If you’ve ever had a young child of your own or have been around nieces or nephews, you’ve probably witnessed the overwhelming panic - and corresponding tantrum - associated with being separated from a favorite belonging. For many kids, it’s something plush like a stuffed animal or soft linen, and it has the superpower of making the most troubling situations seem okay. If you happen to misplace this beloved item, beware. The concept of a security blanket is introduced to us at a young age, but the need for security stays with us as our lives ebb and flow.
This need isn’t just a superficial one instilled by our caregivers early in life. In fact, according to psychologist Abraham Maslow’s Hierarchy of Needs, once basic physiological needs such as food, water and rest are met, safety and security are the next needs we must satisfy on the journey to self-actualization, which is the pinnacle of self-growth and realization of one’s potentialities (or more simply put, being all that we can be). Maslow’s theory also argues that safety and security needs must be met before we can feel a sense of belonging and perform tasks with mastery, independence and a sense of accomplishment. In other words, remove the security blanket from a three-year-old, and it doesn’t matter how well-fed or rested she is, she will not perform any tasks, requests or commands until it is back in her possession.
If we take his angle on prioritizing the need for security and its implications on the fulfillment of other needs, it seems reasonable that Maslow would have been a proponent of the security dimension of Dr. Jack Wiley’s RESPECT. To link this human need to its role in the professional world, we must first understand what is meant by the term job security. In his whitepaper Suggested Actions for Human Resources to Create a Better Employee Experience, Dr. Jack Wiley says:
“Job security is defined as long-term employment, or guaranteed employment in exchange for good performance. Employees want to be reassured they are safe from threats of downsizing and that the company’s future and their role in it are secure. Being concerned about losing a job draws attention away from completing responsibilities for both employees and leaders… Employees who feel their organization provides them with a feeling of security will be more likely to reach their full potential, the optimal condition for both organizations and their employees.”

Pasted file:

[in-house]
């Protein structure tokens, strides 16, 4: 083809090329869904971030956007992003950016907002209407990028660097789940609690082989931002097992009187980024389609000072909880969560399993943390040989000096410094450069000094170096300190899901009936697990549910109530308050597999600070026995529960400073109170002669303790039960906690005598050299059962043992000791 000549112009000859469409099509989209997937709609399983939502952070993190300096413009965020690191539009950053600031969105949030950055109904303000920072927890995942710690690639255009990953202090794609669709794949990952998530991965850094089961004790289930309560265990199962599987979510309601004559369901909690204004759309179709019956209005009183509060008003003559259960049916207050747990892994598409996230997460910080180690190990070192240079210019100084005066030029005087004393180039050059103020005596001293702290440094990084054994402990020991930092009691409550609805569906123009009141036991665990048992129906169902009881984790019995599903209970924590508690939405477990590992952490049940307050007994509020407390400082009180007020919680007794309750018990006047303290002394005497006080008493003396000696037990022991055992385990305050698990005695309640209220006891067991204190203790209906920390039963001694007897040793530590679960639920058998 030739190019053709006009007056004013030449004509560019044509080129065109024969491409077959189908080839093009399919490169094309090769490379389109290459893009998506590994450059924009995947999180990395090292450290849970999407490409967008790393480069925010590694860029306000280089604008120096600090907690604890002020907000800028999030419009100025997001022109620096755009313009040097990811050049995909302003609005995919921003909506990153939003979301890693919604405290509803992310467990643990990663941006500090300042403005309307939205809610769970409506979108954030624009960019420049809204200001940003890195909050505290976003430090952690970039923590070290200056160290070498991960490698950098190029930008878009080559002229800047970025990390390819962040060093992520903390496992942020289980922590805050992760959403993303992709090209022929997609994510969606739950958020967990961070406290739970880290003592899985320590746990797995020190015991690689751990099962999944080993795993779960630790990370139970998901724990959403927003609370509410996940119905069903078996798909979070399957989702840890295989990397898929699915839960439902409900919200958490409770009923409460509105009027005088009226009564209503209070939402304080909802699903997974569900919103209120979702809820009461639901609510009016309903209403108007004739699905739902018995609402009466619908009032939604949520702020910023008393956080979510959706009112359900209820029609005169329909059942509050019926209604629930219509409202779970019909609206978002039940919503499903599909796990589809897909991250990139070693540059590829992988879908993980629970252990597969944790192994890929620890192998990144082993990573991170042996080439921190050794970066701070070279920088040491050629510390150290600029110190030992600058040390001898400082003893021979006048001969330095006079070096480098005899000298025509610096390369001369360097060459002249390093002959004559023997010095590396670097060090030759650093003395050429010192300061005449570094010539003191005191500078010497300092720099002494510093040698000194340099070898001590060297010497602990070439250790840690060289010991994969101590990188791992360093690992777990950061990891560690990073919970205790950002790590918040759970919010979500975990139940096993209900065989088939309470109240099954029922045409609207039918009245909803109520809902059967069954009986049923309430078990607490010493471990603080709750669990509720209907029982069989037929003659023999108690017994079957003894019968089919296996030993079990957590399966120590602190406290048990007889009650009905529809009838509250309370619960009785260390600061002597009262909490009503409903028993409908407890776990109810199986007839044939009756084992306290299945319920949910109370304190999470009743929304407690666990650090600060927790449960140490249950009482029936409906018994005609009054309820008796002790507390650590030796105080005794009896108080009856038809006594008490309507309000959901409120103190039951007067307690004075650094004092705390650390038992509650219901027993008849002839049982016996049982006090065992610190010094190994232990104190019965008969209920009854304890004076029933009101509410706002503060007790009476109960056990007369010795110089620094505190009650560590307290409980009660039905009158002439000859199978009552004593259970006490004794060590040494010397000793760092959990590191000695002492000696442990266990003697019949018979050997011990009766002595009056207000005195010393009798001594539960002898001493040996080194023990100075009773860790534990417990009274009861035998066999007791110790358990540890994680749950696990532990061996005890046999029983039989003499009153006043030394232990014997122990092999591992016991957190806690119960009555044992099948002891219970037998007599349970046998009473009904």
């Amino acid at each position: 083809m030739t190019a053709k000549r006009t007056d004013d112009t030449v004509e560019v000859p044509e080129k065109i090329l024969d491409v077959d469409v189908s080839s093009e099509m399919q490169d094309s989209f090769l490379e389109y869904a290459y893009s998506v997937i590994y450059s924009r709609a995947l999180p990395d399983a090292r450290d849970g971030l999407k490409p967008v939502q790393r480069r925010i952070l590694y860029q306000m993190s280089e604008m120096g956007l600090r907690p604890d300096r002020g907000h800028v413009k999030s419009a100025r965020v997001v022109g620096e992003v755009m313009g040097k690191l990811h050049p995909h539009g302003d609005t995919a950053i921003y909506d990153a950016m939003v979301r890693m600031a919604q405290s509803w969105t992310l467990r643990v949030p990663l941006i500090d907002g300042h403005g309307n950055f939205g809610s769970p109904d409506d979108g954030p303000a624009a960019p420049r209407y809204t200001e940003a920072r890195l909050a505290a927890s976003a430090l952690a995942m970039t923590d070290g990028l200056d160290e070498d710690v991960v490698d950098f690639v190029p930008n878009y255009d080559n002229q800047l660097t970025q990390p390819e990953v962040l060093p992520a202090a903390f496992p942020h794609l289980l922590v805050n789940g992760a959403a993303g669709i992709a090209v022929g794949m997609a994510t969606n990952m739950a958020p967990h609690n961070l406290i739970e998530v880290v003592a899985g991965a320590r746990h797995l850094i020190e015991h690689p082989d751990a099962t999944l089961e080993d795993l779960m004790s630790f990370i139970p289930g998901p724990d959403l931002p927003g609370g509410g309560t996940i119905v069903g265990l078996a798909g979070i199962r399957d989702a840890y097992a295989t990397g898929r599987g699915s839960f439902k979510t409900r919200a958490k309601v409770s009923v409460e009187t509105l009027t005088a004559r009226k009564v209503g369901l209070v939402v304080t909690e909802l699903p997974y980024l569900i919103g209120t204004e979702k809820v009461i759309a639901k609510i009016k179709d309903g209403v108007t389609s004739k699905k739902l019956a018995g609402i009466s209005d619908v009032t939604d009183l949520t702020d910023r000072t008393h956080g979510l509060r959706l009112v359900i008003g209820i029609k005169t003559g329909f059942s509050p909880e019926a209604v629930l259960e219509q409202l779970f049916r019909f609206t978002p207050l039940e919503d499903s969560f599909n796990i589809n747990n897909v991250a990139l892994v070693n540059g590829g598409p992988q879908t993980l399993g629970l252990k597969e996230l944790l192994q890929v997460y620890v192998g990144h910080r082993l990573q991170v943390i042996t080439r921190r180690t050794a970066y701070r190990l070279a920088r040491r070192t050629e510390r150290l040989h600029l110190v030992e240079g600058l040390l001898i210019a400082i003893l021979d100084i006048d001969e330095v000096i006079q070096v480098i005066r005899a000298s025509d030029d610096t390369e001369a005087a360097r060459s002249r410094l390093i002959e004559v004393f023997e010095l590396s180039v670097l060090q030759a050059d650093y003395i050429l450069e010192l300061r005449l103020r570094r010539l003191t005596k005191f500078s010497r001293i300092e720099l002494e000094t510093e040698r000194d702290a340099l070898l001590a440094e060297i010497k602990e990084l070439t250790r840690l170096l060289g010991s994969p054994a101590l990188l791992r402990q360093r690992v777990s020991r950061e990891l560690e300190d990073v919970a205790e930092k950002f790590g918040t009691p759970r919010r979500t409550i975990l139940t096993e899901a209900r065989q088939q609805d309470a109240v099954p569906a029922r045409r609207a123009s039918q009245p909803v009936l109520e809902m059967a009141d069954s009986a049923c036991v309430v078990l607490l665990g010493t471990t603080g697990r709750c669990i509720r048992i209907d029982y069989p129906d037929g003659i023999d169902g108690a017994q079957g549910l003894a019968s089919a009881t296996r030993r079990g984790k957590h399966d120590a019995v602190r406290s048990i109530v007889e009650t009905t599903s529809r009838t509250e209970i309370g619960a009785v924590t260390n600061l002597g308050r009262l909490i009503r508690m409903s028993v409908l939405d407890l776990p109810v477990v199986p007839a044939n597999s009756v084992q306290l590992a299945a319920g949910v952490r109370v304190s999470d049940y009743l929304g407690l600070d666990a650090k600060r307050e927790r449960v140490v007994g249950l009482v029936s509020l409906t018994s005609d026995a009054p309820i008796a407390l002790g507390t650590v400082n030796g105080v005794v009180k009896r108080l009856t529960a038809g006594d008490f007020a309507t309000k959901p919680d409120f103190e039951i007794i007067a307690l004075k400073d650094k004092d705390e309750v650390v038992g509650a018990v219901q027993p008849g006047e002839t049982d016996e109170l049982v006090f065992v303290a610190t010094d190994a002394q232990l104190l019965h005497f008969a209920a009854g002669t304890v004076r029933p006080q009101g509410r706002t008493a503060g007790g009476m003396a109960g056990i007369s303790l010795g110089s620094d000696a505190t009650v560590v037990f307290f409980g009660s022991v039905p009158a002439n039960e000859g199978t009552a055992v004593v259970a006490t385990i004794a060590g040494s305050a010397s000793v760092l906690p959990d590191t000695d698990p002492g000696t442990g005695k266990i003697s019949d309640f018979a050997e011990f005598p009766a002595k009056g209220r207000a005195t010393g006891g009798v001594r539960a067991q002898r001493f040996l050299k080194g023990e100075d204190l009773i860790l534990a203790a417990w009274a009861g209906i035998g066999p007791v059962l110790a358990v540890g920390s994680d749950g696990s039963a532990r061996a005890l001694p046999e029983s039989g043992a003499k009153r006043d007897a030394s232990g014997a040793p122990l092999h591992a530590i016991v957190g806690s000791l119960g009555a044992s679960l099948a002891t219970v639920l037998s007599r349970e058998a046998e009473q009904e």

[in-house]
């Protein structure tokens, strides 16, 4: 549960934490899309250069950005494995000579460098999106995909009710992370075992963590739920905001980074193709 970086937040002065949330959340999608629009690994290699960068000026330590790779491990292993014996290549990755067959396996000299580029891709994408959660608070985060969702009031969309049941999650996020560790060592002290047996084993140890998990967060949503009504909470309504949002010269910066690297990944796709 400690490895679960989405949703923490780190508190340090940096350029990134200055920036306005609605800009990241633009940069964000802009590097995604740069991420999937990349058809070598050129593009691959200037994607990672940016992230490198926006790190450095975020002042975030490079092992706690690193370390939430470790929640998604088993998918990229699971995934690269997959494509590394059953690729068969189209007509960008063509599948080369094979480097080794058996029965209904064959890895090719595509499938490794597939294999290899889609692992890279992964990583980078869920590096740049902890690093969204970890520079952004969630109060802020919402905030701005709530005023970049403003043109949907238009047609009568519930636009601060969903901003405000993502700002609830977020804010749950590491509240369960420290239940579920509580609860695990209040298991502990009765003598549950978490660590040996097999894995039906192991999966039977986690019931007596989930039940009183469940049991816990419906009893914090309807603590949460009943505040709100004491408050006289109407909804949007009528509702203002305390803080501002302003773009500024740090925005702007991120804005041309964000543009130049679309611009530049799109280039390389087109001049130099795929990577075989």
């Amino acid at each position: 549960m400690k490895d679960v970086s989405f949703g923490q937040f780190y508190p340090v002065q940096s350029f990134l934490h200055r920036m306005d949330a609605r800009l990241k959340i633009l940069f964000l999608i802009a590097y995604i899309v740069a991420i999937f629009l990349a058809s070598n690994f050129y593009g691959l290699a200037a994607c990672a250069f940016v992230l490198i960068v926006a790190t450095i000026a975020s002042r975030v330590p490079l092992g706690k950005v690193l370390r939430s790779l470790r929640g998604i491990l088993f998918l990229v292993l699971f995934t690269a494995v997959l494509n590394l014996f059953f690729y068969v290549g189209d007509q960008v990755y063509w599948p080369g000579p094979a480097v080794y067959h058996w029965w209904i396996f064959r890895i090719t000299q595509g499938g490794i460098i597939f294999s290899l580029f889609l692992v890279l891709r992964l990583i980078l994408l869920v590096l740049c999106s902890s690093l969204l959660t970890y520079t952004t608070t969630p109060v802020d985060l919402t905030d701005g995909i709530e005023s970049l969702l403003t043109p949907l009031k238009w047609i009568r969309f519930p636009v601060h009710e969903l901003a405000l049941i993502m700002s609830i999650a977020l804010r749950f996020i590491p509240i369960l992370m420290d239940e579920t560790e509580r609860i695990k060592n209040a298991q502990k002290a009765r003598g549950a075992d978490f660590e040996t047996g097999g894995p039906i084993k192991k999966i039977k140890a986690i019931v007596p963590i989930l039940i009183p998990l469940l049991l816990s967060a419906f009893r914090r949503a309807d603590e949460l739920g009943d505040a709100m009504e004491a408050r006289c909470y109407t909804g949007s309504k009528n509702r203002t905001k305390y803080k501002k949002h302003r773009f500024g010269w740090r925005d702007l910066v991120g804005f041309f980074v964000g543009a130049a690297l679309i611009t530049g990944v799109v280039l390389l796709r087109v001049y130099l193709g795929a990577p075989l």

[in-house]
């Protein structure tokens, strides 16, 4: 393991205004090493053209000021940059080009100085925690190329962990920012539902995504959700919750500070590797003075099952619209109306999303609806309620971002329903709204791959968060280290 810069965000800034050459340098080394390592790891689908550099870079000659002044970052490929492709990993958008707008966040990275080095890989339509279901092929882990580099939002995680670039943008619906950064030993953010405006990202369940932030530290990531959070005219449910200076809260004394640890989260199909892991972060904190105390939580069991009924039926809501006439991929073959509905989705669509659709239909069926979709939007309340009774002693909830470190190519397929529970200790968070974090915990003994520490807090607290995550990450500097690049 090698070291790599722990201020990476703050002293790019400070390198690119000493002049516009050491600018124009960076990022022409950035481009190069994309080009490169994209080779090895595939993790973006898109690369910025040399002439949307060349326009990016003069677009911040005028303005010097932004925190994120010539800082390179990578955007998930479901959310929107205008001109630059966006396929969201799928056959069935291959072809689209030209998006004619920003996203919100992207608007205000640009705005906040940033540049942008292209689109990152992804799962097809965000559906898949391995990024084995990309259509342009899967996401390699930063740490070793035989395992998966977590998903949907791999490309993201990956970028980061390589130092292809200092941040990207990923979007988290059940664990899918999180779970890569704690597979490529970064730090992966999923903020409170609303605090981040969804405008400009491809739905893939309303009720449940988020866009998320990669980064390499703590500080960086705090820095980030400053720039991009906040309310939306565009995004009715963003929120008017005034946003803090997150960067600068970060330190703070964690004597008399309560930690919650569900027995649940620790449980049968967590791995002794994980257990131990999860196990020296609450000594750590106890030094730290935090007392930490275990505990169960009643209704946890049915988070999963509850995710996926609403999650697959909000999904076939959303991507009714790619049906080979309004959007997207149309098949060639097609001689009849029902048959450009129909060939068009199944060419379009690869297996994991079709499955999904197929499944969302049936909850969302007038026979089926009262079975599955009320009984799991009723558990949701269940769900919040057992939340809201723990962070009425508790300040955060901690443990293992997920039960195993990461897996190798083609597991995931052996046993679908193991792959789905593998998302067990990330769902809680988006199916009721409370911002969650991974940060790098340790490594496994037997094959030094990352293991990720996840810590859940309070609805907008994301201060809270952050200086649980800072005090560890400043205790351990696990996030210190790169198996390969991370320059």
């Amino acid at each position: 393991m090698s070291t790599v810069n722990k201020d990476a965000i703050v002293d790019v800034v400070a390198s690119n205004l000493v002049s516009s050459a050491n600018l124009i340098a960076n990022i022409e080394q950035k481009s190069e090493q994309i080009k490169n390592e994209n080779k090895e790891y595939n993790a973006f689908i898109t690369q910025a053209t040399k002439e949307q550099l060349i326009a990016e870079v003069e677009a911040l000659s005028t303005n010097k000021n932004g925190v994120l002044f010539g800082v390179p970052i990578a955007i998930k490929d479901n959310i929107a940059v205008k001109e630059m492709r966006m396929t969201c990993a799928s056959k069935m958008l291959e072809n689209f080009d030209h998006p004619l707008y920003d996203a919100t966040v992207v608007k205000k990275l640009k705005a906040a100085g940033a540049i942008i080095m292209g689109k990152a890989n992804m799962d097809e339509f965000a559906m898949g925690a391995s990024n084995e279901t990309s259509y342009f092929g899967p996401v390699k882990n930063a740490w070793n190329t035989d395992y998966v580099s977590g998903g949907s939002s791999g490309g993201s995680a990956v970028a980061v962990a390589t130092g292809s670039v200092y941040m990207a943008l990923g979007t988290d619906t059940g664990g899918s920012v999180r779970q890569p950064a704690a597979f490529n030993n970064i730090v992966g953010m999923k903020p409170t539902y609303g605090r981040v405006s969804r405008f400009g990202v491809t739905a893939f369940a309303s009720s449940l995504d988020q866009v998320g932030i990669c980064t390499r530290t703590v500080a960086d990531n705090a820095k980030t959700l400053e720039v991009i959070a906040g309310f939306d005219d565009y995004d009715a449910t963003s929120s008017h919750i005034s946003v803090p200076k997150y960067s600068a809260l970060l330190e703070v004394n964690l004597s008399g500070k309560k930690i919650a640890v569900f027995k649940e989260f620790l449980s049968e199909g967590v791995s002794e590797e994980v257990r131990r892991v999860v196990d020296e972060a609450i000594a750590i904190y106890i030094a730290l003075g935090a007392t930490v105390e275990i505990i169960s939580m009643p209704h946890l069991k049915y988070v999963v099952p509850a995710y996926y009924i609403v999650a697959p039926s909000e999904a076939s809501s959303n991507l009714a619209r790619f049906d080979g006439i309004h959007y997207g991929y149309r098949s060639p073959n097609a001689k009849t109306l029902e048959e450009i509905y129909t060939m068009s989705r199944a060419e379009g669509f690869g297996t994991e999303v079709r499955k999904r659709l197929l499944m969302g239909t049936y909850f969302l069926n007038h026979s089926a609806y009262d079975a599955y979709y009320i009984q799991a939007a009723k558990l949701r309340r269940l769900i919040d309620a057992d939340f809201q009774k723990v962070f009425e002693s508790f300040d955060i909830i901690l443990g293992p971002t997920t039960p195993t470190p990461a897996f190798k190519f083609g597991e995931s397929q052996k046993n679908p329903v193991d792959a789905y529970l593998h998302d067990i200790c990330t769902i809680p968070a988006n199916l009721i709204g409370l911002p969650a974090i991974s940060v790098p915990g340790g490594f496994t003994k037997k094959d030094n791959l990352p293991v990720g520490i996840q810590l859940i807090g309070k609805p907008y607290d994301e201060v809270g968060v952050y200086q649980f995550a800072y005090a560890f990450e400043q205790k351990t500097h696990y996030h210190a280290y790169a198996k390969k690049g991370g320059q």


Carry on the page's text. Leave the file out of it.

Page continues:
Here are some suggestions from Dr. Jack Wiley on how to ensure your employees’ security needs are fulfilled:1. Ensure person-organization fit in selection. Person-organization fit influences many work attitudes, such as job satisfaction and engagement. When hiring, Human Resources should not only ensure the individual has the knowledge, skills and abilities for the job, but will also fit well into the organizational culture.
2. Focus on employee strengths. Ensure you have the right individuals in the appropriate roles. Understand the talents of individuals and place them in a position that is the best fit. When individuals feel as though their roles highlight and use their strengths, they are more likely to feel secure in their roles.
3. Involve employees in long-term projects. If the organization is planning on implementing an initiative that is long-term, where possible involve employees from different departments to work together on projects not typically in their usual scope of responsibility. This will demonstrate that the organization is future-oriented and cares about employee development.
In addition to these three strategies, it’s also important to keep consistent, open lines of communication. This ranges from communicating roles and responsibilities clearly to transparently sharing the current state of the organization, whether it’s experiencing hardships and what the future looks like as a whole.
Once employees feel that they have established security in their roles within the organization, they’ll be motivated to accomplish other individual needs that will undoubtedly have a positive, lasting impact on your business objectives.
Note: This is part of a blog series based on Dr. Jack Wiley’s paper Suggested Actions for Human Resources to Create a Better Employee Experience. Be sure to check out part one, part two and part three.